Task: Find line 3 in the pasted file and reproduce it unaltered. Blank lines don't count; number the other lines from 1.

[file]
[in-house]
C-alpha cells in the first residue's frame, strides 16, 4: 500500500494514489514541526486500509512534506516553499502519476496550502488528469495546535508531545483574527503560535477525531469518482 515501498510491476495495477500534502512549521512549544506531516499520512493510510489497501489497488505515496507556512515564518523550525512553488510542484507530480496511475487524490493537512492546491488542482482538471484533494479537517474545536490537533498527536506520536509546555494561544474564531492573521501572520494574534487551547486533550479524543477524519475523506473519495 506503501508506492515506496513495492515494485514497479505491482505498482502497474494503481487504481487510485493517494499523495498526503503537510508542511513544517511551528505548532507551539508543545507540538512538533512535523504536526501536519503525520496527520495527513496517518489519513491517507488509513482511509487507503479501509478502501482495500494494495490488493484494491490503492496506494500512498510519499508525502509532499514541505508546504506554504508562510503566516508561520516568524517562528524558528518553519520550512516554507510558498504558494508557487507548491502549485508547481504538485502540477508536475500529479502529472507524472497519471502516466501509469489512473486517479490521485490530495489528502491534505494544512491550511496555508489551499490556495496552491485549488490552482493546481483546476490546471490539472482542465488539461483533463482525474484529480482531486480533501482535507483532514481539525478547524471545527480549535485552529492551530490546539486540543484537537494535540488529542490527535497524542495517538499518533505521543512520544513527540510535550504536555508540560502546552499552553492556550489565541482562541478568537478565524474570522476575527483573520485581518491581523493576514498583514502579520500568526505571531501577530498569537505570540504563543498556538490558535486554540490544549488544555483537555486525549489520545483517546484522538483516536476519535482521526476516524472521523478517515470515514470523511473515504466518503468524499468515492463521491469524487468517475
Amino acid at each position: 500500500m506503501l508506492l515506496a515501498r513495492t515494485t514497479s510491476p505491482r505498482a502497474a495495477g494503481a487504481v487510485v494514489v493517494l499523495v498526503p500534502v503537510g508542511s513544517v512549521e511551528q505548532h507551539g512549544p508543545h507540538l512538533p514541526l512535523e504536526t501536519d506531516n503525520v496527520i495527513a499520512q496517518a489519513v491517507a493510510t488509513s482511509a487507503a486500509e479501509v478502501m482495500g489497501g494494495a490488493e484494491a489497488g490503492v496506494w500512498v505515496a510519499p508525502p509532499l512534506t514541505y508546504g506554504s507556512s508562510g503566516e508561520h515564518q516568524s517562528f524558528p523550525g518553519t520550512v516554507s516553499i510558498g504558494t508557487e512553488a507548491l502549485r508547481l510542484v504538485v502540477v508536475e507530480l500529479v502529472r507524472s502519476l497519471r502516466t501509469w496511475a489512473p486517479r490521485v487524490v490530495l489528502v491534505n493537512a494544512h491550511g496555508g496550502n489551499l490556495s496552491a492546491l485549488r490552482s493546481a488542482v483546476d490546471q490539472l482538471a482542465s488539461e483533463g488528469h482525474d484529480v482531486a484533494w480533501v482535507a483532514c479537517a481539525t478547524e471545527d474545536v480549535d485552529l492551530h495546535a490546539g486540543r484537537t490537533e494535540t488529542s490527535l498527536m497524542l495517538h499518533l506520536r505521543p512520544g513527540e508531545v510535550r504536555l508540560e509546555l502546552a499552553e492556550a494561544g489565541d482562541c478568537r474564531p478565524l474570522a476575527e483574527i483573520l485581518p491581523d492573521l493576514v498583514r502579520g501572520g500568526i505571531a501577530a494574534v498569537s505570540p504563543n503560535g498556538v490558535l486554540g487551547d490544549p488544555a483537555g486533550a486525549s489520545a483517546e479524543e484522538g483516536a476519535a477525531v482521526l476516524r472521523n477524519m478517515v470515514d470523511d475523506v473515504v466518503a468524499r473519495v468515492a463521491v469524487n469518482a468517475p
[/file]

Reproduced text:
Amino acid at each position: 500500500m506503501l508506492l515506496a515501498r513495492t515494485t514497479s510491476p505491482r505498482a502497474a495495477g494503481a487504481v487510485v494514489v493517494l499523495v498526503p500534502v503537510g508542511s513544517v512549521e511551528q505548532h507551539g512549544p508543545h507540538l512538533p514541526l512535523e504536526t501536519d506531516n503525520v496527520i495527513a499520512q496517518a489519513v491517507a493510510t488509513s482511509a487507503a486500509e479501509v478502501m482495500g489497501g494494495a490488493e484494491a489497488g490503492v496506494w500512498v505515496a510519499p508525502p509532499l512534506t514541505y508546504g506554504s507556512s508562510g503566516e508561520h515564518q516568524s517562528f524558528p523550525g518553519t520550512v516554507s516553499i510558498g504558494t508557487e512553488a507548491l502549485r508547481l510542484v504538485v502540477v508536475e507530480l500529479v502529472r507524472s502519476l497519471r502516466t501509469w496511475a489512473p486517479r490521485v487524490v490530495l489528502v491534505n493537512a494544512h491550511g496555508g496550502n489551499l490556495s496552491a492546491l485549488r490552482s493546481a488542482v483546476d490546471q490539472l482538471a482542465s488539461e483533463g488528469h482525474d484529480v482531486a484533494w480533501v482535507a483532514c479537517a481539525t478547524e471545527d474545536v480549535d485552529l492551530h495546535a490546539g486540543r484537537t490537533e494535540t488529542s490527535l498527536m497524542l495517538h499518533l506520536r505521543p512520544g513527540e508531545v510535550r504536555l508540560e509546555l502546552a499552553e492556550a494561544g489565541d482562541c478568537r474564531p478565524l474570522a476575527e483574527i483573520l485581518p491581523d492573521l493576514v498583514r502579520g501572520g500568526i505571531a501577530a494574534v498569537s505570540p504563543n503560535g498556538v490558535l486554540g487551547d490544549p488544555a483537555g486533550a486525549s489520545a483517546e479524543e484522538g483516536a476519535a477525531v482521526l476516524r472521523n477524519m478517515v470515514d470523511d475523506v473515504v466518503a468524499r473519495v468515492a463521491v469524487n469518482a468517475p